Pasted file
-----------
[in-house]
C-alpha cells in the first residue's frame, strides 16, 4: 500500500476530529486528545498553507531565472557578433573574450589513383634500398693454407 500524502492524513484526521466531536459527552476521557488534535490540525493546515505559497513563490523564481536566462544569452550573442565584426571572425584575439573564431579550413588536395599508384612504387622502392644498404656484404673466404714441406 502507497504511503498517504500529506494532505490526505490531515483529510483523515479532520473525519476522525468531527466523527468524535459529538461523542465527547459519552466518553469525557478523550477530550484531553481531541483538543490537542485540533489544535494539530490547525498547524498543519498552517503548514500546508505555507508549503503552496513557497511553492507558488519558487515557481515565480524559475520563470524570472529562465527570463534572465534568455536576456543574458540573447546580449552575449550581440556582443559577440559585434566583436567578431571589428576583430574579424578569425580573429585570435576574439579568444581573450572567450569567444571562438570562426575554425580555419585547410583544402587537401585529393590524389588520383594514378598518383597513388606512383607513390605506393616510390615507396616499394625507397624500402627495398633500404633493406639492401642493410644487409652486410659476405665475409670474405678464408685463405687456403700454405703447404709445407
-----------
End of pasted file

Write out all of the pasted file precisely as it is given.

[in-house]
C-alpha cells in the first residue's frame, strides 16, 4: 500500500476530529486528545498553507531565472557578433573574450589513383634500398693454407 500524502492524513484526521466531536459527552476521557488534535490540525493546515505559497513563490523564481536566462544569452550573442565584426571572425584575439573564431579550413588536395599508384612504387622502392644498404656484404673466404714441406 502507497504511503498517504500529506494532505490526505490531515483529510483523515479532520473525519476522525468531527466523527468524535459529538461523542465527547459519552466518553469525557478523550477530550484531553481531541483538543490537542485540533489544535494539530490547525498547524498543519498552517503548514500546508505555507508549503503552496513557497511553492507558488519558487515557481515565480524559475520563470524570472529562465527570463534572465534568455536576456543574458540573447546580449552575449550581440556582443559577440559585434566583436567578431571589428576583430574579424578569425580573429585570435576574439579568444581573450572567450569567444571562438570562426575554425580555419585547410583544402587537401585529393590524389588520383594514378598518383597513388606512383607513390605506393616510390615507396616499394625507397624500402627495398633500404633493406639492401642493410644487409652486410659476405665475409670474405678464408685463405687456403700454405703447404709445407